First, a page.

WHILE the mid-term monetary policy presented by Reserve Bank of Zimbabwe governor John Mangudya has been lauded for being sober and conciliatory, it needs to be complemented by a sound fiscal policy for it to be effective.
Mangudya presented his maiden monetary policy last week where he called for back-to-basics values to pursue Zanu PF’s five-year economic blueprint, ZimAsset, a shared vision of “Sustained Growth of the Economy for the Betterment of Zimbabweans”.
He said the basic values should include respect for the rule of law, policy clarity, consistency, transparency, predictability, nurturing positive business culture as well as a visible fight against corruption, smuggling and profiteering.
He called for unity of purpose in what he called “Team Zimbabwe” to turn around the economy.
Mangudya introduced a three-tier system for banks’ compliance with minimum banking requirements recognising the huge challenges financial institutions are facing in raising US$100 million by 2020.
Tier one, which includes large indigenous banks and foreign banks are still required to meet the 2020 deadline.
However, financial institutions falling under tiers 2 and 3, which include commercial, merchant banks and micro-finance institutions have had their 2020 minimum capital requirements reduced to US$25 million and US$7,5 million respectively.
This will ensure that banks which are struggling remain viable.
The announcement by Mangudya that the central bank will import coins will also be welcomed by the public frustrated by having to buy unwanted small items such as sweets or pens instead of change in coins.
His stark warning that it will be suicidal to bring back the Zimbabwean dollar will also be well-received.
However, failure by Finance minister Patrick Chinamasa to present the mid-term budget means the policy is operating in isolation. The fiscal policy is expected to give guidance to the central bank.
The policy statement by Mangudya has, however, resonated with economist Takunda Mugaga’s assertions.
“I will call it a sober and less hawkish approach to handling the banking sector. It is more solution-orientated than being disciplinary,” he said.
Mugaga said by introducing the three-tier minimum capital requirements deadline for financial institutions, Mangudya is trying to salvage banks whose prospects “looked hopeless”.
He said in dealing with “toxic assets” in the form of non-performing loans, there was also a need to deal with “toxic managers within the banking sector”. Mugaga said without dealing with errant managers in the banking sector, it would be futile to address the issue of non-performing loans.
Economist Eric Bloch was also impressed by Mangudya’s policy statement.
“The governor deserves very high commendation for his comprehensive endeavours to recognise the positives, ills and the remedial needs of Zimbabwe’s economy, and for his unhesitating intent to pursue fulfilment of those needs, irrespective of whether or not those remedial needs fit in well with governmental policies, actions and ideas,” Bloch said.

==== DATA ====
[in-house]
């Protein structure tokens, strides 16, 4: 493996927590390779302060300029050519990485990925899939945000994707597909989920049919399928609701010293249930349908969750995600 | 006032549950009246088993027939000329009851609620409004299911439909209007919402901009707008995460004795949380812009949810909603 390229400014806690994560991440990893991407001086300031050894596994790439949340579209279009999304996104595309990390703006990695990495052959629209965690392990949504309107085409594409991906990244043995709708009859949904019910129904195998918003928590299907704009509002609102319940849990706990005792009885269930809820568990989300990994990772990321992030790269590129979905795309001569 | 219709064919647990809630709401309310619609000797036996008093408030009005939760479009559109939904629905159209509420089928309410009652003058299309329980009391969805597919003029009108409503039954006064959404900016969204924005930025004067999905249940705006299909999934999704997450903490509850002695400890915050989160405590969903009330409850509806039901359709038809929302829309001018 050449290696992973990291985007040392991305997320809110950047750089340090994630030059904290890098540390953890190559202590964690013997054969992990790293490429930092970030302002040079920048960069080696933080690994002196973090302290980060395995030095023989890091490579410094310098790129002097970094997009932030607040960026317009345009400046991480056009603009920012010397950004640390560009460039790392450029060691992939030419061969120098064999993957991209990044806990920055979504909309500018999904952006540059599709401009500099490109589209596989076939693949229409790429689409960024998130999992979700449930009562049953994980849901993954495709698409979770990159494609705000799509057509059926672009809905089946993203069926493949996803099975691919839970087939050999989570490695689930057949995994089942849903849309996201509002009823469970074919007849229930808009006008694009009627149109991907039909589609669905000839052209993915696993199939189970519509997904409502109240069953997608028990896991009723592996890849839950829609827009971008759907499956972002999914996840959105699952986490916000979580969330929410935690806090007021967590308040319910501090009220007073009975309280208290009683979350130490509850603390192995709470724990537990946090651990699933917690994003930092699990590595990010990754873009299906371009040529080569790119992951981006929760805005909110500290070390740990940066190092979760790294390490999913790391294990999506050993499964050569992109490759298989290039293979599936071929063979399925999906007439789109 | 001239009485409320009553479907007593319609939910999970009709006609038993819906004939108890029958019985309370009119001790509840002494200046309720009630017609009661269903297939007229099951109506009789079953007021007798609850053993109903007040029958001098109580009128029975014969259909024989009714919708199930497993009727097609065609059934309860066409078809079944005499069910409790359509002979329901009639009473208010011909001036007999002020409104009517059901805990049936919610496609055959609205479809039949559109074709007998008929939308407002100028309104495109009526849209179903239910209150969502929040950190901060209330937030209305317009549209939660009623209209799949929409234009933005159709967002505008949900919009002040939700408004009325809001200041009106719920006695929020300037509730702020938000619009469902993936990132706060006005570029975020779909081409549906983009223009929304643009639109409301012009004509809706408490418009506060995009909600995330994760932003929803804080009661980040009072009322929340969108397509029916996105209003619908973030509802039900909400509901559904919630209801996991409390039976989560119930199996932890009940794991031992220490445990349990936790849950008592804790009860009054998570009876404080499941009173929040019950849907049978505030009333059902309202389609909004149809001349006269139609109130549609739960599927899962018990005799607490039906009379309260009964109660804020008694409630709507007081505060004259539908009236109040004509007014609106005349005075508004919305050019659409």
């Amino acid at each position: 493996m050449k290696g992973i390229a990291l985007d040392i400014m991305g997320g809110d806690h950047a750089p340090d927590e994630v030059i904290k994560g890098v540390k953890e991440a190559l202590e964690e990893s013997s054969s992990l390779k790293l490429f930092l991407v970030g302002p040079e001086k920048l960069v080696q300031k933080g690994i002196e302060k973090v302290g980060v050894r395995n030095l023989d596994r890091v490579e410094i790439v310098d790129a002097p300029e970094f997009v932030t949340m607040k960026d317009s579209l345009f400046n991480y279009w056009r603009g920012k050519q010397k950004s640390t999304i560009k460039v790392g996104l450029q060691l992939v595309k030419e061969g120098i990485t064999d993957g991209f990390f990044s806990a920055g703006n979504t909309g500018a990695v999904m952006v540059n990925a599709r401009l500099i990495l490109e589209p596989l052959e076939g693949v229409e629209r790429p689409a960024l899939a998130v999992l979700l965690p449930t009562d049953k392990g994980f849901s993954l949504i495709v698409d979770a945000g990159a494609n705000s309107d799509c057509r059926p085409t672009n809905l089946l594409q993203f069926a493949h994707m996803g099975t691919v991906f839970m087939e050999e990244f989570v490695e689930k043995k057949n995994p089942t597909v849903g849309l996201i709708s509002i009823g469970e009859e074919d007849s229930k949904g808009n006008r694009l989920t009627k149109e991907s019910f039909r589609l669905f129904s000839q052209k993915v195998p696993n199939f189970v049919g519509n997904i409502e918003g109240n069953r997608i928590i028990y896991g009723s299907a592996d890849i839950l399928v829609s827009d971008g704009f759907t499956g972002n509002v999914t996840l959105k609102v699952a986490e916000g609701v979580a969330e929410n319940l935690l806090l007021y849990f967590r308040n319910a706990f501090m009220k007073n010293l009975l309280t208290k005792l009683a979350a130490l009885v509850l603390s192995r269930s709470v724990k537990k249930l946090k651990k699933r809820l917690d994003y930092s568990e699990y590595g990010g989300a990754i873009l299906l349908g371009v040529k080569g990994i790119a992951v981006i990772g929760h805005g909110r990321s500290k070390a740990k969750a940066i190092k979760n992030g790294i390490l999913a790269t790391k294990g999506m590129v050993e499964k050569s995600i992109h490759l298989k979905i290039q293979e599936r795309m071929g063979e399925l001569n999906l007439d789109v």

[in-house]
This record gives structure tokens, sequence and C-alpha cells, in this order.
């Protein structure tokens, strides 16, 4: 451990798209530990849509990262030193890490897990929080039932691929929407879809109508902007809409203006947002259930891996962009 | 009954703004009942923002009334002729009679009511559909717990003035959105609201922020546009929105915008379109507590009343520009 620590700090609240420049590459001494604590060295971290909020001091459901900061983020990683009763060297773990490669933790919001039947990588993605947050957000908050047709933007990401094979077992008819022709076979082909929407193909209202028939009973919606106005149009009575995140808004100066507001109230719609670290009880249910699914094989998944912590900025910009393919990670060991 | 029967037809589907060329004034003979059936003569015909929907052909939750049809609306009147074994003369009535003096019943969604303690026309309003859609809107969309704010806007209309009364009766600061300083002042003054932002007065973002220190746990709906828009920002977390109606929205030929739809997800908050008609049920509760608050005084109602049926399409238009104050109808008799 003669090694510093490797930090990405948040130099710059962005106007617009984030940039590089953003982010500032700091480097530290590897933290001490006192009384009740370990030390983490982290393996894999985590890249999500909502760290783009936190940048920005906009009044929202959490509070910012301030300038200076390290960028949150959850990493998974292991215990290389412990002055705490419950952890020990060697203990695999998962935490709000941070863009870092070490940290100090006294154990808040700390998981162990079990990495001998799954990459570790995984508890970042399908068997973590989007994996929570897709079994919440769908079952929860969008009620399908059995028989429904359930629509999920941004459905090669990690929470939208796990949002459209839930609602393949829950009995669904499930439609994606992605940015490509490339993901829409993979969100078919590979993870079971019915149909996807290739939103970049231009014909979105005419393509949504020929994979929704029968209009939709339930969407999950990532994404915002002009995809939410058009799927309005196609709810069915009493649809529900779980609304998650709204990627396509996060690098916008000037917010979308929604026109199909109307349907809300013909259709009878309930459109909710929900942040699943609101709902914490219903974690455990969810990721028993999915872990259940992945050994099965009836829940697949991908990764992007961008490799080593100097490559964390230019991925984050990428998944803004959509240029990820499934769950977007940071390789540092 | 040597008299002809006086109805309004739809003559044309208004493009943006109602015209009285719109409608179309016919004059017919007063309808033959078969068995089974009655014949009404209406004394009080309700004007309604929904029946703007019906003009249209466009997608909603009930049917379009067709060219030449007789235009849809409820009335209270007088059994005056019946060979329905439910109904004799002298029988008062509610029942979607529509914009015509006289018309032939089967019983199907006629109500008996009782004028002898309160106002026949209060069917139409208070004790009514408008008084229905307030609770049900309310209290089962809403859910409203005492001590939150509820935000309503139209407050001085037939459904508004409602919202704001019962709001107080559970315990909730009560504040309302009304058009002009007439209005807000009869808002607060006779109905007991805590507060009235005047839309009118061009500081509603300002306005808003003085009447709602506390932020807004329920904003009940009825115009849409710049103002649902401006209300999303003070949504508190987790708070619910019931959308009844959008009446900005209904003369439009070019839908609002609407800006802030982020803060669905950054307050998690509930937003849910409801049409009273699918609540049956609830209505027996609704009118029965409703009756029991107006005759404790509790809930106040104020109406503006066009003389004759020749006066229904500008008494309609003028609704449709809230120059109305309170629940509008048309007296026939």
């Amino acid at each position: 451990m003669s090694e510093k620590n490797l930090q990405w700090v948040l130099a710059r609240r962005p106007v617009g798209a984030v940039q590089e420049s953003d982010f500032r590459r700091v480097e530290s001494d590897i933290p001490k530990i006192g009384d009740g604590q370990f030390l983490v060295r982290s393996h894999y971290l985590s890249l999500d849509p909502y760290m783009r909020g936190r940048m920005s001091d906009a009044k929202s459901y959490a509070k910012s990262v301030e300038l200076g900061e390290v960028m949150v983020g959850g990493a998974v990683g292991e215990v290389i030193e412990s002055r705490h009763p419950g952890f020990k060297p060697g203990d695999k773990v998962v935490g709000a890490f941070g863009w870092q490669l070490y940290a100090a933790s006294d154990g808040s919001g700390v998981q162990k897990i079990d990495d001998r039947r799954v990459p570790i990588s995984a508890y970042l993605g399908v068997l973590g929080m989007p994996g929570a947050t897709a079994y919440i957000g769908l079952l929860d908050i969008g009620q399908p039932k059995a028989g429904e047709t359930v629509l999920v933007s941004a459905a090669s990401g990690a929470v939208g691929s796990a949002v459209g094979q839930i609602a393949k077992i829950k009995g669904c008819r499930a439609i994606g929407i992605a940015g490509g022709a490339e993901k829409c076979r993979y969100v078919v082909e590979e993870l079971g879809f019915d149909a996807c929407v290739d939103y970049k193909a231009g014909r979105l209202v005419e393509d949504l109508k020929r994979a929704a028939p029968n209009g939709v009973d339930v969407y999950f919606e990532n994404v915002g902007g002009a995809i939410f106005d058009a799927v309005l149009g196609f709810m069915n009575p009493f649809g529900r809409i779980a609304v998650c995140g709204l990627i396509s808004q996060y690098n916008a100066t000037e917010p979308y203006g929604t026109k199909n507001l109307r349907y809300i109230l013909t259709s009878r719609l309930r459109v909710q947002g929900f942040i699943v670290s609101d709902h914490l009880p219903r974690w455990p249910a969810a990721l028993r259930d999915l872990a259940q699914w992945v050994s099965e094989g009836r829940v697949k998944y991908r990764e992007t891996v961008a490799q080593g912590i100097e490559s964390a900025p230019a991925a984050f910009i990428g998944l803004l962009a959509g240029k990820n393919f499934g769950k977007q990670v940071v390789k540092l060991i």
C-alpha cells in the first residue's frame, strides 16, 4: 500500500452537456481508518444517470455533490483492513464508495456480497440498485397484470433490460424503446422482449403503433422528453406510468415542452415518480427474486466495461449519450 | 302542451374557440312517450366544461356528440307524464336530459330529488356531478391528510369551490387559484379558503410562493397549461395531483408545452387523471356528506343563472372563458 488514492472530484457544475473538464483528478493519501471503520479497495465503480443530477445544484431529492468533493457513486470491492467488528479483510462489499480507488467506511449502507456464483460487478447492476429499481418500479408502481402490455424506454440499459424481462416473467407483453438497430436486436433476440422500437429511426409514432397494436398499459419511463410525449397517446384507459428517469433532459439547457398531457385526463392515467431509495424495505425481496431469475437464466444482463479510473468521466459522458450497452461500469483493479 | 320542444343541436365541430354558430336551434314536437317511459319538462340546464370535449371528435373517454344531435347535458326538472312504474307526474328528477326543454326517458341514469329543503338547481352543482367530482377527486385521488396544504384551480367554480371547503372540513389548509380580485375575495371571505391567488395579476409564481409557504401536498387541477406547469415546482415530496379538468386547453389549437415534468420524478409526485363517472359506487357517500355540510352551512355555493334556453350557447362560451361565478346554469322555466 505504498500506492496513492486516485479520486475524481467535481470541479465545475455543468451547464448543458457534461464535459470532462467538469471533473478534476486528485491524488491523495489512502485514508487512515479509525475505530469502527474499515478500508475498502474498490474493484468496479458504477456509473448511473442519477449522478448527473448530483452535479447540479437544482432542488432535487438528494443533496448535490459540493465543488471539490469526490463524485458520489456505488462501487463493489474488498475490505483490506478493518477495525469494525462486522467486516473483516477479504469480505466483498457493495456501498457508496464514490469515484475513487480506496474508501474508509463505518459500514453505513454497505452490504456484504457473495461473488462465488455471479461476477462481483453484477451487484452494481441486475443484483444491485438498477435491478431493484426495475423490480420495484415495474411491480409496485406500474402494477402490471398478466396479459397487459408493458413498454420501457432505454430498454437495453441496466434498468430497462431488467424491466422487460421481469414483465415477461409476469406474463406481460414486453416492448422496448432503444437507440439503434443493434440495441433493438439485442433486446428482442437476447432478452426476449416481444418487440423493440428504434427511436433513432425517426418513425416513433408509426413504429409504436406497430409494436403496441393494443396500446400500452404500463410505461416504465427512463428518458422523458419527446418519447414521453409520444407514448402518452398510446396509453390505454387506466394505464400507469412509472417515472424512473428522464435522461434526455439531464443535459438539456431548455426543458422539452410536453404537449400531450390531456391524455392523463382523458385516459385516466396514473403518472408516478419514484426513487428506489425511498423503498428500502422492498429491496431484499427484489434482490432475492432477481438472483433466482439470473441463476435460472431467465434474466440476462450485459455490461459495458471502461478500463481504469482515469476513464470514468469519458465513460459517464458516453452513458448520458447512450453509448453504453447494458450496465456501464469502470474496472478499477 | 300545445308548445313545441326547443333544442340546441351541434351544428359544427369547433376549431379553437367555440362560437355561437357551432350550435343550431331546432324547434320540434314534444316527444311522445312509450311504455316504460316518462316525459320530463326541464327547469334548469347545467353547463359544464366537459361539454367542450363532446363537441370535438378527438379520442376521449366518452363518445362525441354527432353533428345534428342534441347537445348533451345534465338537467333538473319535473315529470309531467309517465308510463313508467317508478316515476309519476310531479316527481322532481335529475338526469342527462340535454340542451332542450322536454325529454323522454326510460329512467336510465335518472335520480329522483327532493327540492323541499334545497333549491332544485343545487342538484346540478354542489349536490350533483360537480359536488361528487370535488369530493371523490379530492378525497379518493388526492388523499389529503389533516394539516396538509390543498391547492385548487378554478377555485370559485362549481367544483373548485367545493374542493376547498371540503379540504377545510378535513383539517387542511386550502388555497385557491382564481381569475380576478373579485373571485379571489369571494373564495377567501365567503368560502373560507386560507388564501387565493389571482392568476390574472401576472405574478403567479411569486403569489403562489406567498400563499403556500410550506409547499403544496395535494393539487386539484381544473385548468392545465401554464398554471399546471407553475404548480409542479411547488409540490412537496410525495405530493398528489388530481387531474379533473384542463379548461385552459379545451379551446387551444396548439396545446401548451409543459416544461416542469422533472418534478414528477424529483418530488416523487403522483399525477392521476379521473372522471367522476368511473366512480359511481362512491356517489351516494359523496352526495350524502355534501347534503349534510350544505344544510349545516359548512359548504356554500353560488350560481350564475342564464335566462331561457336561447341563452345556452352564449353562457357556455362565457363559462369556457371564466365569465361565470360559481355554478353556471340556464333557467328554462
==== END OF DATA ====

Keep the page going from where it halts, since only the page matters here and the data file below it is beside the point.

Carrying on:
He commended Mangudya for being candid in his policy statement.
“Clearly, the governor places economic recovery and wellbeing and consequential improvement of life for the Zimbabwean people foremost, well ahead of any endeavours to benefit from governmental ingratiation,” Bloch noted. “Instead, he has striven to call ‘a spade, a spade’, and to plan right and effective measures and controls for the uplifting of the economy and of the populace.”
However, economist John Robertson sees it differently saying that the back-to-basics values espoused by Mangudya did not ease the fears of investors.
“There is nothing that the governor said in this monetary policy which is going to encourage investors that were discouraged before he presented it,” Robertson said.
He said the back-to-basics values presented by Mangudya did not improve the country’s ability to attract investment. Robertson added that Zimbabwe “is the most unattractive investment option in the world” due to the government’s policies such as indigenisation.
Robertson said the governor should have taken steps to protect the value of the United States dollar if the economy is to improve. He gave the example of government setting the maize price at US$390 a tonne when the international average maize price was pegged at US$200 a tonne.
He said relaxing capital minimum requirements will slow down the rate at which banks will merge.
Robertson said the minimum capital requirements set initially were meant to encourage banks to merge reducing the number of banking institutions in the country.
“The governor still has a long way to go before the monetary policy makes a difference,” he observed.
Even though Mangudya has talked about growing the economy in his policy statement, it might be insufficient without poverty reduction, warns economist Godfrey Kanyenze.
“There needs to be a correlation between growth of the economy and reduction of poverty,” Kanyenze noted. “You may grow the economy without the benefits of that cascading down to the people. The growth factor on its own is not sufficient. It needs to be complemented by job creation.”
He said growth will only be meaningful if the poor are integrated within the mainstream economy and resultant growth.
Kanyenze said the failure by Chinamasa to present the mid-term fiscal budget weakened the monetary policy statement.
“Without the anchoring fiscal policy, we do not have a fiscal mid-term review to augment the monetary policy statement,” Kanyenze said. “This policy statement will not take us to the promised land because of the missing fiscal cylinder.”
He pointed out that the monetary policy statement had not done much more than identify the current challenges facing the economy.
“While we laud the governor for coming up with the monetary policy statement, we need a more holistic approach where both the monetary and fiscal policies should all fire in the same direction,” Kanyenze said.